Ajuga flourishes in these parts, once it's taken hold. We discovered a little bit sprinkled at the edge of the woods behind the house when we moved here; the plants flowered deep purple, and our friend Kitty gave us a few pips of white-flowering ajuga from her garden to mix in with the others, though the two colors never really got along.
An aggressive ground cover, ajuga doesn't come from here. Like my husband Ted and me, ajuga is a transplant. The first few pips must have arrived via the former owners, but the plants languished for years behind the house until very recently. We don't know what we've done to stir them up.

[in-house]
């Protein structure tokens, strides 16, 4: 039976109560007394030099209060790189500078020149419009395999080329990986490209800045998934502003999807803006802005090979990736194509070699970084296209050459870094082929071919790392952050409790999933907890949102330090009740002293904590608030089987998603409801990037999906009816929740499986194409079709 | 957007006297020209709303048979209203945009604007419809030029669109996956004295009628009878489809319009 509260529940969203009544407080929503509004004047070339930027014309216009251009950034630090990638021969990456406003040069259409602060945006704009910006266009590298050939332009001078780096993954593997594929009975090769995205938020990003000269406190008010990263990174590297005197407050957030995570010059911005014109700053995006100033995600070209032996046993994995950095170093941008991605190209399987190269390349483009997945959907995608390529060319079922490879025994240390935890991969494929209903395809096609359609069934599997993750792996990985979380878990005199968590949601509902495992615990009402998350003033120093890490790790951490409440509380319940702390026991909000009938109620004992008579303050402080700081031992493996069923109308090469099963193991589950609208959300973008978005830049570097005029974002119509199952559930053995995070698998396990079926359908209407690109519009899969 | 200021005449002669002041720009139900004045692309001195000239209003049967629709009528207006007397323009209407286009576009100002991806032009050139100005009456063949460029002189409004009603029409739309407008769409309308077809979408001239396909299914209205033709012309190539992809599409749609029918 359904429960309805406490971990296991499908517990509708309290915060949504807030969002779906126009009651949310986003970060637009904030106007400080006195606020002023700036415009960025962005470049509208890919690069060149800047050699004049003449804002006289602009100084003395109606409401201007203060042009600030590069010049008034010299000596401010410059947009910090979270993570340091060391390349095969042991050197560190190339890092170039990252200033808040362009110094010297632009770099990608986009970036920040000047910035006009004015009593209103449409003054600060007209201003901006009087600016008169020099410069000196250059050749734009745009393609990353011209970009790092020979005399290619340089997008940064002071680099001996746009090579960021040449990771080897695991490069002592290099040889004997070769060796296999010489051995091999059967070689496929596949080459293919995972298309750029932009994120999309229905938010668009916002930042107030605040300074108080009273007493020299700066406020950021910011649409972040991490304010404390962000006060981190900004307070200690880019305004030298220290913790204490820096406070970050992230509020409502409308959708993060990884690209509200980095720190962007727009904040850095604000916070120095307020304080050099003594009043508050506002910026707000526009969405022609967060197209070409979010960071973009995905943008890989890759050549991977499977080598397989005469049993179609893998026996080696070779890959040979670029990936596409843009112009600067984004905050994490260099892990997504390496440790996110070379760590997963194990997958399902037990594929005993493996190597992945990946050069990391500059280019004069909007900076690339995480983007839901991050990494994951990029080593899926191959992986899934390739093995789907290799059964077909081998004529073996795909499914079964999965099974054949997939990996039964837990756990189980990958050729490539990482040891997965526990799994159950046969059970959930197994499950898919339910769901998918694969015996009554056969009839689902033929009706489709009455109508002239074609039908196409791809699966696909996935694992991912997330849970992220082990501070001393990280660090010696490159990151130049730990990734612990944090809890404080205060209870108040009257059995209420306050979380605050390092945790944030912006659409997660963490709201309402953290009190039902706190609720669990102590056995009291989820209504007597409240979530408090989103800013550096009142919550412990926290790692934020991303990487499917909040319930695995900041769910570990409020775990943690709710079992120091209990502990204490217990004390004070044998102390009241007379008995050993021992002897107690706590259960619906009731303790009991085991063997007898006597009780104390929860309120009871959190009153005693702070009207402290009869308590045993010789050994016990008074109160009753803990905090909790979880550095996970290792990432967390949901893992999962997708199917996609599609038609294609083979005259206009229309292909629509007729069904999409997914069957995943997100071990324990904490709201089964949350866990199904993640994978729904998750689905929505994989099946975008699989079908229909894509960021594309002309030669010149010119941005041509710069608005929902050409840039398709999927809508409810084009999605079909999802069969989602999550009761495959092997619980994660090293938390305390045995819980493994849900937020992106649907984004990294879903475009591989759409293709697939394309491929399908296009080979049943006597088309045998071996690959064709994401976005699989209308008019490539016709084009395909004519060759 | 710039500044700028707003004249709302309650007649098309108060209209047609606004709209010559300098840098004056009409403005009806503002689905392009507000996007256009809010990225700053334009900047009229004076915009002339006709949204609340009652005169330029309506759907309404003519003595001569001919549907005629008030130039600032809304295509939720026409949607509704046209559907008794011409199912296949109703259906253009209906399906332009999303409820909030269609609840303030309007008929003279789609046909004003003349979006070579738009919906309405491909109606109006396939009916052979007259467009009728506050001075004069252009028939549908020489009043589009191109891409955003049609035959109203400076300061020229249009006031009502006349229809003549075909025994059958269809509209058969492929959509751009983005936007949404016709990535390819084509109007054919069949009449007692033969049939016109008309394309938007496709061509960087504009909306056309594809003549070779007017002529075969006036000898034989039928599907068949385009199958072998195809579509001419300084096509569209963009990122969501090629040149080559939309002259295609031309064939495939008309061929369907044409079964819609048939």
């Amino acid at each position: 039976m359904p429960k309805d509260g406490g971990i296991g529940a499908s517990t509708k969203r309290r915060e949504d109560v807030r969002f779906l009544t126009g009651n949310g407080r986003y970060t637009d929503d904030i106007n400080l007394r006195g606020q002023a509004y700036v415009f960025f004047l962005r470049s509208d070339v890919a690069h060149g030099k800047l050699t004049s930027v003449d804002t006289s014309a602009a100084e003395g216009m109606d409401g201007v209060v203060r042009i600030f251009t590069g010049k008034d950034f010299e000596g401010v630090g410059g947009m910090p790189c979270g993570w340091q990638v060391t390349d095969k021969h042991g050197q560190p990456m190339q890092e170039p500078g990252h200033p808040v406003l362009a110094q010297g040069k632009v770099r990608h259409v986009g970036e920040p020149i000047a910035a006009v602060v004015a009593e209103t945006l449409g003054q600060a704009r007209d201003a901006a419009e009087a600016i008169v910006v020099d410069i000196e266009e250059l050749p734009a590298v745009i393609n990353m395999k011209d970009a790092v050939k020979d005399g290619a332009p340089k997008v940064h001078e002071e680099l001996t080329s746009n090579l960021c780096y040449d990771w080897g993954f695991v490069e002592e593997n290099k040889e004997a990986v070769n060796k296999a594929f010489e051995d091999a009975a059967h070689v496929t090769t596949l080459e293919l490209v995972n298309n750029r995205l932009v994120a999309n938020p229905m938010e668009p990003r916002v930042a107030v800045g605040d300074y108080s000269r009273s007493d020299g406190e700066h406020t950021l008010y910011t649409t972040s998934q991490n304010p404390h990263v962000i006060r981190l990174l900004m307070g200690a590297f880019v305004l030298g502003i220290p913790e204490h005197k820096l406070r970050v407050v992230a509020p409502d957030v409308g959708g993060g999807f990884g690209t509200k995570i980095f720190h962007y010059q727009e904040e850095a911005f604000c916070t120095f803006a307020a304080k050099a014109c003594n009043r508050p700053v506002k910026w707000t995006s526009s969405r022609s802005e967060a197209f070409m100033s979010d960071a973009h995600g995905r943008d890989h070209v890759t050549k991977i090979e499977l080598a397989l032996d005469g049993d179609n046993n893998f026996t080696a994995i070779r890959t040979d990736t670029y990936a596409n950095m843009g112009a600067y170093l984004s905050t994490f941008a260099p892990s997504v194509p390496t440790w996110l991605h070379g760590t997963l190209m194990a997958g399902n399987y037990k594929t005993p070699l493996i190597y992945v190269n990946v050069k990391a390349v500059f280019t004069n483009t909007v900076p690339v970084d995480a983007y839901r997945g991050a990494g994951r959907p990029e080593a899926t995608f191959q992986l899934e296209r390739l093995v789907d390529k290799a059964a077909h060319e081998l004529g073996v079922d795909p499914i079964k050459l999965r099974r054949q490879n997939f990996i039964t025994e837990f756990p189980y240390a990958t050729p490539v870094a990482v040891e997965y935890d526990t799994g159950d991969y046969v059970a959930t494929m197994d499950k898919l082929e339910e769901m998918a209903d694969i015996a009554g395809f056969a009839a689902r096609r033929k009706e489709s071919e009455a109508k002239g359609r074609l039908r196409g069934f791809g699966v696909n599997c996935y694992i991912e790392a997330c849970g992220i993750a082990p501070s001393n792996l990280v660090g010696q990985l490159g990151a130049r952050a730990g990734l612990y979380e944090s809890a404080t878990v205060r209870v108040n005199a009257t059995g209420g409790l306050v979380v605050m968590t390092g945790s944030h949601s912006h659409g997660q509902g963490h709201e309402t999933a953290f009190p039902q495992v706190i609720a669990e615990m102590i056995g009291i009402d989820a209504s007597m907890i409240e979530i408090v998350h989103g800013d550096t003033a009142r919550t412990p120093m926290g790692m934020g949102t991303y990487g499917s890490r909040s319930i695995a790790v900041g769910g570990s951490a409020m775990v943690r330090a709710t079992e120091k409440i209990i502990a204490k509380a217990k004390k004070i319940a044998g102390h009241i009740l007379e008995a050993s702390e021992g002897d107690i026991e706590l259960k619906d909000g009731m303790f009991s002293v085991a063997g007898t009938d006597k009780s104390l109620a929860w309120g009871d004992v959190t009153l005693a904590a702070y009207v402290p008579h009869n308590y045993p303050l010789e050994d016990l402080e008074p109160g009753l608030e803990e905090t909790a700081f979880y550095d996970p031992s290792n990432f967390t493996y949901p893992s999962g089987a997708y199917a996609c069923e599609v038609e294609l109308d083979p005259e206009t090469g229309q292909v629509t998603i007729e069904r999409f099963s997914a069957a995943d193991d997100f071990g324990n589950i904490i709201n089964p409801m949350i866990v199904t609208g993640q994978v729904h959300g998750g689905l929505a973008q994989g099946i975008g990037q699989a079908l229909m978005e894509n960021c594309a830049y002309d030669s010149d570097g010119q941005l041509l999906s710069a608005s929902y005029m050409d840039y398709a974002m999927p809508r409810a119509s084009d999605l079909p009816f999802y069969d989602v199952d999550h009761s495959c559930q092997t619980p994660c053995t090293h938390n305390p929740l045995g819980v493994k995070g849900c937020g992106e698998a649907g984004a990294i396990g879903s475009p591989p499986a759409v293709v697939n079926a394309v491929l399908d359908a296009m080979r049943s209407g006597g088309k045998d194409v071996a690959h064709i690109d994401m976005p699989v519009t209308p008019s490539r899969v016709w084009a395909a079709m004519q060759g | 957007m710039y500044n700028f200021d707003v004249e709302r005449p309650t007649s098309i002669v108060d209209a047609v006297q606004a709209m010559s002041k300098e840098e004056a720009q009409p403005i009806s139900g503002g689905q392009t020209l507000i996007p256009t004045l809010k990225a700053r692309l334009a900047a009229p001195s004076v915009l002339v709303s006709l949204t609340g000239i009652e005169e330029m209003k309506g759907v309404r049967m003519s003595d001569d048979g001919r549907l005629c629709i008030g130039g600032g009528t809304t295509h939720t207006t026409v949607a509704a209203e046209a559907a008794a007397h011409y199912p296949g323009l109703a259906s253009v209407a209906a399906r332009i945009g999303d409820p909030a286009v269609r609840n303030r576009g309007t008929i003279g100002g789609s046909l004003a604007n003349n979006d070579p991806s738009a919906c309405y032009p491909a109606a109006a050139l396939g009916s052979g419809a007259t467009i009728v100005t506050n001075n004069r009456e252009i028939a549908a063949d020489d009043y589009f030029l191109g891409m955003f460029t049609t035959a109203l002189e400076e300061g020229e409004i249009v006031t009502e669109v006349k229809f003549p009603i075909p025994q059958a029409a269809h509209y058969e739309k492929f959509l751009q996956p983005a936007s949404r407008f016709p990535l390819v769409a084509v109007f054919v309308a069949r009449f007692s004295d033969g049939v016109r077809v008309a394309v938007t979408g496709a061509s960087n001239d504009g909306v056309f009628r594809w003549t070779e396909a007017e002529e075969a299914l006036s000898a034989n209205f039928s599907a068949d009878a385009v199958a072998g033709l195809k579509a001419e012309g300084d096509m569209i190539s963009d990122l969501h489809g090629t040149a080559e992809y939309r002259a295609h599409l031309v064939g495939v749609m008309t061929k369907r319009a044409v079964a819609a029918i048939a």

Two Mays ago, we noticed that the purple ajuga was on the march, here and there in the vicinity of the back porch. The boulder you see to the left in the top photo is actually the size of a Volkswagon, hulking like an iceberg mostly below the surface, so it's a wonder anything grows around that impediment. The house faces south; the area near the back porch is on the dark side. The grass is sparse, the soil mostly clay, and only the hardiest of plants survive.
This year, four crop circles of ajuga emerged in early Spring: three perfect rounds, two or three feet in diameter, and one giant purple Pac-Man.
The ajuga is organizing, under whose command we don't know. The objective is clear.
Total yard domination.